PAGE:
The angel said to her, “Do not be afraid, Mary, for you have found favor with God. And now, you will conceive in your womb and bear a son, and you will name him Jesus. He will be great, and will be called the Son of the Most High, and the Lord God will give to him the throne of his ancestor David. He will reign over the house of Jacob forever, and of his kingdom there will be no end.” Mary said to the angel, “How can this be, since I am a virgin?” The angel said to her, “The Holy Spirit will come upon you, and the power of the Most High will overshadow you; therefore the child to be born will be holy; he will be called Son of God. And now, your relative Elizabeth in her old age has also conceived a son; and this is the sixth month for her who was said to be barren. For nothing will be impossible with God.” Then Mary said, “Here am I, the servant of the Lord; let it be with me according to your word.” Then the angel departed from her. (Luke 1:30-38)
Luke’s gospel has always been my favorite, if only because it starts with a statement of historical methodology. I like to imagine him starting his careful investigation by interviewing the first eyewitness and servant of the word: an aging Mary, who has spent her life pondering her role in God’s story.
But I also imagine Luke, like most men, not caring that much about some details that likely meant a great deal to Jesus’ mother. For example, even the doctor-evangelist largely skips over her pregnancy in order to get to birth. We hear nothing of the mix of expectation and fear, hope and doubt, joy and pain that Mary must have felt in the long months leading up to Nativity.
It’s a shame. Imagine how those memories could deepen Christian reflection on Incarnation, from someone who could bear witness to earliest moments of the Word being made flesh. Imagine how her treasuring of those months could have enriched our celebration of Advent, a season of waiting fundamentally oriented around the most basic, most powerful human experience of waiting.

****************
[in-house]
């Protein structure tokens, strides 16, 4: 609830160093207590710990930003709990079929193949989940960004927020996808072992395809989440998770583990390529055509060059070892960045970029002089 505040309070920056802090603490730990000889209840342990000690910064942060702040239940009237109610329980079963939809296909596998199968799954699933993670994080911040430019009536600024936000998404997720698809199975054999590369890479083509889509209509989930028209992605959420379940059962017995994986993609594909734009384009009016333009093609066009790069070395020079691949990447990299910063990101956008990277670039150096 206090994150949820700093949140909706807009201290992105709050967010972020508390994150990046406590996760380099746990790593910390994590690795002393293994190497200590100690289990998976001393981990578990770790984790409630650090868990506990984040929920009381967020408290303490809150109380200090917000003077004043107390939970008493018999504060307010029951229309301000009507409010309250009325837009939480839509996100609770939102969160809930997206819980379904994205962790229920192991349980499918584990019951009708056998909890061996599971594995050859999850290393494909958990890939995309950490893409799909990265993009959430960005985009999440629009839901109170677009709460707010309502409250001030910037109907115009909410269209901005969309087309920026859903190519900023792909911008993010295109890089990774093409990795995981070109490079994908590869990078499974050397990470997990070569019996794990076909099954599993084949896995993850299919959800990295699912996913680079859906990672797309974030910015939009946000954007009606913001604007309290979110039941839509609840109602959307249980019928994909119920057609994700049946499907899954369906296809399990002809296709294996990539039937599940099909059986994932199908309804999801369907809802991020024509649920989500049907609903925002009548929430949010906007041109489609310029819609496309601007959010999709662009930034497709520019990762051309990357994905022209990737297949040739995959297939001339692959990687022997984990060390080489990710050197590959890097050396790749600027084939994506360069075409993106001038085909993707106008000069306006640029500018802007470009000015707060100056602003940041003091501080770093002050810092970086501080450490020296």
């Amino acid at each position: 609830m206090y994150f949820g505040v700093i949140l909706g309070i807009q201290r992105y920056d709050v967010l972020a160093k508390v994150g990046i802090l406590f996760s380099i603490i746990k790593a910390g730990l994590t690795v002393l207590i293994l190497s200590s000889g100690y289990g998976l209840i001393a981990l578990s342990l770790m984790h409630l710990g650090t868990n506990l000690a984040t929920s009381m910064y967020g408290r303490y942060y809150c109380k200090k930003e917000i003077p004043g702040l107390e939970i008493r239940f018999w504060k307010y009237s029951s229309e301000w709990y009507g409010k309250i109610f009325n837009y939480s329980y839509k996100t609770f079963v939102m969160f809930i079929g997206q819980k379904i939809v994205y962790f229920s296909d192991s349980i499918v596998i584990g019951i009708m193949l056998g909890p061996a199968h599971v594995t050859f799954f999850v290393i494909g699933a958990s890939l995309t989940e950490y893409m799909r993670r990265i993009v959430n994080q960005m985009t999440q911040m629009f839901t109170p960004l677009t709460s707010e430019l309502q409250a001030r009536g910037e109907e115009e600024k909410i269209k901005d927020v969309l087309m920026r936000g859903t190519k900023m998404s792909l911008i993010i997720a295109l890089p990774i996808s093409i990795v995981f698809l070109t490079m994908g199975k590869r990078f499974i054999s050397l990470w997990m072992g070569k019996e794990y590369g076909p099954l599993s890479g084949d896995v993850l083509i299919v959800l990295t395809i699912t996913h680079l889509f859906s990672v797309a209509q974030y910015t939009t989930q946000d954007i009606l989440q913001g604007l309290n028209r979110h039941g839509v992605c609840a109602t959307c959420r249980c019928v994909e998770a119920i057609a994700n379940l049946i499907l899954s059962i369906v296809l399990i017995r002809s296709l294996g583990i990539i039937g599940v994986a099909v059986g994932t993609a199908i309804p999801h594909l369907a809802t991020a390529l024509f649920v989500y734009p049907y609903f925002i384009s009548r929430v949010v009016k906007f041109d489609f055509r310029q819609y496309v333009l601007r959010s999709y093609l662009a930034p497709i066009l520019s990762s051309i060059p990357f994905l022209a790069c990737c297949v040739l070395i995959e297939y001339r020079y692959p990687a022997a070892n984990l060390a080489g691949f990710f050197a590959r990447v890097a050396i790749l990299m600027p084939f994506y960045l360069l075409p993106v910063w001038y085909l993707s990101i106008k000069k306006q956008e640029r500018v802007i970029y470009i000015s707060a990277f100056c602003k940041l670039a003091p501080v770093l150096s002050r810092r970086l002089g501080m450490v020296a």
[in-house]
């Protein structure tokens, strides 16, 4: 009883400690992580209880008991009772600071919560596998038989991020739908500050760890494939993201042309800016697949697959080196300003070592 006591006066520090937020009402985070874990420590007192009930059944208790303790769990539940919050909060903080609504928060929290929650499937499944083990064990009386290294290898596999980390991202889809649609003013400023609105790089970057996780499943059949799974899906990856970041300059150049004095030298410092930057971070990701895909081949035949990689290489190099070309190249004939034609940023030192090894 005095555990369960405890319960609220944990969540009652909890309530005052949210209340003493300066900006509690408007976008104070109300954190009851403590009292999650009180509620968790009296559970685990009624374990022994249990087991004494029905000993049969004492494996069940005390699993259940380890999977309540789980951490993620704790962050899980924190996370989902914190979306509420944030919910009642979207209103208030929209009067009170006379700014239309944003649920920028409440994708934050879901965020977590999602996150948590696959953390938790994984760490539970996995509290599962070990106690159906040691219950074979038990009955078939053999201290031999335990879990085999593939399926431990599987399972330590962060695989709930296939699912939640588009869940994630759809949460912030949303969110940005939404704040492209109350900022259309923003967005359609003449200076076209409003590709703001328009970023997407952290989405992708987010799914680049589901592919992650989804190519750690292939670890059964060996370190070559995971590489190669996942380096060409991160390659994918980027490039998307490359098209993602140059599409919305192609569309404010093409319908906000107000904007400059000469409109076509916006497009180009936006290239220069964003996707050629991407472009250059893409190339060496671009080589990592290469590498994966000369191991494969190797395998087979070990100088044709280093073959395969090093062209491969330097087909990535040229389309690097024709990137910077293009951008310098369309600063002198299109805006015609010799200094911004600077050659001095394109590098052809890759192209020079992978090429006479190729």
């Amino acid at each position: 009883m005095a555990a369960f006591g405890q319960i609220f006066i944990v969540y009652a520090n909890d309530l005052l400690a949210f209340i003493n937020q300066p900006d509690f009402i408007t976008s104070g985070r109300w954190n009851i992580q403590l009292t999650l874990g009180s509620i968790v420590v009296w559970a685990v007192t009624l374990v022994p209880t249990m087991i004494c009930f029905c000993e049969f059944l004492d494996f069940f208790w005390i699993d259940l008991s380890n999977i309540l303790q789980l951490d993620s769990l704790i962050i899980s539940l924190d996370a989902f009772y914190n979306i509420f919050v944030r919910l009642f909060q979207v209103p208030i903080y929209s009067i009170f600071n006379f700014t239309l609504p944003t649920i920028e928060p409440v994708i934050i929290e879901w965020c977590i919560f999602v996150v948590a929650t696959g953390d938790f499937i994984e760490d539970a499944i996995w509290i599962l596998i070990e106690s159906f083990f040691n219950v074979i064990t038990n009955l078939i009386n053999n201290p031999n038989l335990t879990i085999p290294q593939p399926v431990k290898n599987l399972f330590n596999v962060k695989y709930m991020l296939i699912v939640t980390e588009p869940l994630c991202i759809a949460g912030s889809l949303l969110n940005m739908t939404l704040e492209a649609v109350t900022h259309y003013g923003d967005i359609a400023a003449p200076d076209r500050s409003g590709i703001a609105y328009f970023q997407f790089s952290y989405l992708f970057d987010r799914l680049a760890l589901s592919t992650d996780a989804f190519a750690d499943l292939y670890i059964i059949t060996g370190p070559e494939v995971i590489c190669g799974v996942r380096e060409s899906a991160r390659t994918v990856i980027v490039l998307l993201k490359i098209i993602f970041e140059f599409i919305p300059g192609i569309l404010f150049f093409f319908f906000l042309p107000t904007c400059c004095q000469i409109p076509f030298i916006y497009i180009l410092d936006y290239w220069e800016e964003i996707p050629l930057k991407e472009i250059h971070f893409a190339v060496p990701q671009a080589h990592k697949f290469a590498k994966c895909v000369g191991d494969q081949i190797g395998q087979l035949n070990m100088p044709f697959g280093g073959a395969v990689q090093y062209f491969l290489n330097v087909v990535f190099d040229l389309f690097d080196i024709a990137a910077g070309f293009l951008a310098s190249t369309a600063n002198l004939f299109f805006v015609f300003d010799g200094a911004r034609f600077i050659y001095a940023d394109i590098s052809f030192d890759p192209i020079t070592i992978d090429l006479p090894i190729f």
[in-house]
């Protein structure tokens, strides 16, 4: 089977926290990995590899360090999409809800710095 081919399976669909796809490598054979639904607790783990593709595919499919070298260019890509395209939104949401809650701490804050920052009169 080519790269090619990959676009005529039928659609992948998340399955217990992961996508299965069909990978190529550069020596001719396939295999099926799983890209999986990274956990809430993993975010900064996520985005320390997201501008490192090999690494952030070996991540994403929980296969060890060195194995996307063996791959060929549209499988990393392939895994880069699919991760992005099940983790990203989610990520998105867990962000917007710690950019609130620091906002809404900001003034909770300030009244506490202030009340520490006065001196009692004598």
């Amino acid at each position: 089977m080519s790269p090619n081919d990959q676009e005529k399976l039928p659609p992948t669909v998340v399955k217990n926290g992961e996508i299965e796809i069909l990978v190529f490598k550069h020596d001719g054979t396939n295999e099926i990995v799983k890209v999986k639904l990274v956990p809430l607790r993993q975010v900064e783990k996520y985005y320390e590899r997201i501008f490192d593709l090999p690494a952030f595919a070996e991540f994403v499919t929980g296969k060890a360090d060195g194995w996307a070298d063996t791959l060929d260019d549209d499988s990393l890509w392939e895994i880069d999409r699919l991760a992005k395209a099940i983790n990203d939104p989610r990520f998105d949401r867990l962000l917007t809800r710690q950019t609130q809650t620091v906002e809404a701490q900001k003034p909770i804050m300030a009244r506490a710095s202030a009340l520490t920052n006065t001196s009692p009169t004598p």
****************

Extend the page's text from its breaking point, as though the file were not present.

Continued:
But we do have Mary’s encounter with her pregnant relative Elizabeth, whose own child “leaped in her womb” — even before he was born, John yearned to fulfill his vocation and “make ready a people prepared for the Lord.” And Mary responded with one of the most famous songs in Scripture: “My soul magnifies the Lord, and my spirit rejoices in God my Savior, for he has looked with favor on the lowliness of his servant” (1:46-48).
They’re words we’ve all heard many times, in many different settings of the Magnificat. But this last day of this Advent, let’s hear that detail of the first Advent a bit differently:
Imagine Mary singing those words not as a maiden early in pregnancy, but as an older woman recounting that moment for Luke: not with the exuberant innocence of youth, but the weathered wisdom of age.
Imagine the lifelong faith of a woman who had somehow overcome her confusion and terror to tell a heavenly messenger, “Here am I, the servant of the Lord; let it be with me according to your word,” but now approaches the end of her life continuing to trust in God’s promise “to our ancestors, to Abraham and to his descendants forever.” Imagine her singing for the ears of however many would read Luke’s account, teaching us across the centuries that God’s “mercy is for those who fear him from generation to generation.”
Imagine her singing those words not in eager expectation of her son’s birth, but in the complicated recollection of his life, death, and resurrection. Does her voice catch in her throat as she sings again of a God who “has brought down the powerful from their thrones, and lifted up the lowly”? Does that image evoke the terrible coronation of a carpenter’s son on Calvary, as a thorn-crowned king was lifted high on a cross? Or what might have been her last glimpse of that same son, raised from death then weeks later “lifted up, and a cloud took him out of their sight” — not yet to be seen again?
In the few hours before this shortened last week in Advent turns into Christmas Eve, imagine that we are not just remembering Mary’s wait for Jesus’s birth, but joining her wait for Jesus’ return.